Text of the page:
The Rise of Designer Salts
Since when did salt become so diverse?
Long gone are the days of simple table salt that you might find at your grandma’s house, instead it comes in a variety of colours (just like our Salt-Water Sandals) and textures.
But why is salt on the rise when we’ve been told to stay off it for health reasons?
Salt has always been attractive. Many people’s fortunes have been built on it, the Romans used it as currency (hence where the word ‘salary’ came from) and of course it tastes so good when added to food.
So what makes these ‘designer’ salts so different?
Himalayan salt was created around 250 million years ago from the evaporation of the primal sea by the suns energy around the Himalayan Mountains in Asia. Many believe that it is the purest form of salt on the earth, containing all the minerals and trace elements essential to human life.
While table salt is becoming increasingly processed, the pink Himalayan salt is said to bring health benefits like lowering blood pressure, improving circulation and strengthening bones.
A great way of incorporating pink Himalayan salt into your cooking (especially in the countdown to Christmas) is to make your own cranberry sauce! All you need to do is add washed cranberries, star anise, coconut oil, palm sugar, rose water, cranberry juice and your pink Himalayan salt to a saucepan. Cook on a medium heat, bring to a simmer and then serve up how you like – pretty easy! You’ll be getting all those extra nutrients that you don’t get from regular salt.
Grey salt is a new favourite within the culinary world. It is harvested by hand using traditional Celtic methods and wooden tools, from shallow ponds of seawater in Guerande, a coastal town in Brittany. Its light grey colour comes from the minerals absorbed from the clay lining at the bottom of the salt ponds, which are enriched with elements such as magnesium.
We recommend adding a little Guerande salt to oven-roasted potatoes for extra flavour. The French love it so we’re pretty sure it’s going our new go-to dish. Bon appetite!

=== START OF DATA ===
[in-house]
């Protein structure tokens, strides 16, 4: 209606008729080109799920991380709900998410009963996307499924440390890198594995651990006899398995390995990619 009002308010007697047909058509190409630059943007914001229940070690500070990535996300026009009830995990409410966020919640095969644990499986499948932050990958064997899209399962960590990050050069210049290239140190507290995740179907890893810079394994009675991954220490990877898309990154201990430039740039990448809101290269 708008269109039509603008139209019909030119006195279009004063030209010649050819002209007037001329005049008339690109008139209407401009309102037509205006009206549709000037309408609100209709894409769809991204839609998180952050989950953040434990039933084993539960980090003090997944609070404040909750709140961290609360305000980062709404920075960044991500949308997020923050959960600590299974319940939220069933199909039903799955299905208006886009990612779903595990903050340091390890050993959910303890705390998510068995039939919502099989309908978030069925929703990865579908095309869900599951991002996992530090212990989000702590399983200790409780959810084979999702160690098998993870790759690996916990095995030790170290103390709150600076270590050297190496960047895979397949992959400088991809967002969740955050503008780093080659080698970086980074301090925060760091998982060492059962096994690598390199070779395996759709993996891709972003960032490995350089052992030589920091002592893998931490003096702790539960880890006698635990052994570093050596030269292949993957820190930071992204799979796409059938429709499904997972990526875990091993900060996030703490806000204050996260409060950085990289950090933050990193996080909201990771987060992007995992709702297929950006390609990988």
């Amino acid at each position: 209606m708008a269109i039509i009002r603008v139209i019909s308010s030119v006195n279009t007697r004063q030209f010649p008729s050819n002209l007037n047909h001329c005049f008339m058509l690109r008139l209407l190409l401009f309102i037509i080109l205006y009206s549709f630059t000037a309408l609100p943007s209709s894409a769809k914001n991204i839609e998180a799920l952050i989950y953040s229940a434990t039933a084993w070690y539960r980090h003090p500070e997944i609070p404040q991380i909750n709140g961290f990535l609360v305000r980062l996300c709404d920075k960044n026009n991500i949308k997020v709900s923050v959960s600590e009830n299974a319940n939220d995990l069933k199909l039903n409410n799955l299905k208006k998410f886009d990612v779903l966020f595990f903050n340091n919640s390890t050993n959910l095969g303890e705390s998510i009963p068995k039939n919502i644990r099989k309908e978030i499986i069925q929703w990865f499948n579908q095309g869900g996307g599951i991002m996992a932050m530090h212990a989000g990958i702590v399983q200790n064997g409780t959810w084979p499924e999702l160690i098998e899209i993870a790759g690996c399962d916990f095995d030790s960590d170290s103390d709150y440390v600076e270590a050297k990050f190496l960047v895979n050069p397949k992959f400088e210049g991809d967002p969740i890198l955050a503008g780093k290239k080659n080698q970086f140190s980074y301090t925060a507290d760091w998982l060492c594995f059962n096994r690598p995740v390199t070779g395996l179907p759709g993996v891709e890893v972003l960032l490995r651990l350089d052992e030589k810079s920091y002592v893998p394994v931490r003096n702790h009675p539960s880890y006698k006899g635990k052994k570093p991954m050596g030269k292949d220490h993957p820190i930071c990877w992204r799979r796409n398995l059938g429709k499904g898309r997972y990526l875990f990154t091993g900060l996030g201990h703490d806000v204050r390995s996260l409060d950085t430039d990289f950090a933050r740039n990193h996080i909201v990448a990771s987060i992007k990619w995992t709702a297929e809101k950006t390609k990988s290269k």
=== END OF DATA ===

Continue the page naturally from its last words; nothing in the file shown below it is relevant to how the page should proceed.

From the tropical paradise Hawaii comes black lava salt. It is a blend of sea salt and purified volcanic charcoal that gives an earthy flavour when cooked with. But not all ‘black’ salts are actually black in colour. Indian black salt starts off as pink and then is heated to an extremely high temperature. It’s then mixed with spices and herbs including the seed of the harad fruit, which contains sulphur. The only problem is that it can give off the smell of hard-boiled eggs (who wants that) but does disappear once you start cooking. According to centuries of tradition, black salt is said to be ‘cooling’ salt that is filled with therapeutic benefits. It also helps with digestive problems and unlike common salt; it does not enhance your sodium intake. So make sure to add a pinch the next time you roast vegetables, bake bread or even take a bath!
A good way to keep your new ‘designer’ salts from clumping in humid kitchens is to invest in a Salt Pig. They became popular in the early 19th century and were used for a variety of ingredients like herbs, spices and salt. Most people believe that the name ‘salt pig’ comes from the wide opening on the pot (which may resemble a pig snout) but instead it comes from an old Scottish dialect revealing that ‘pig’ was a common word for earthenware pots and jars. Recently, they have regained their popularity in modern day kitchens with celebrity chefs like Jamie Oliver and Nigella Lawson using them on their T.V shows.
Now that you know ALL about our favourite salts, it’s time to get cookin’!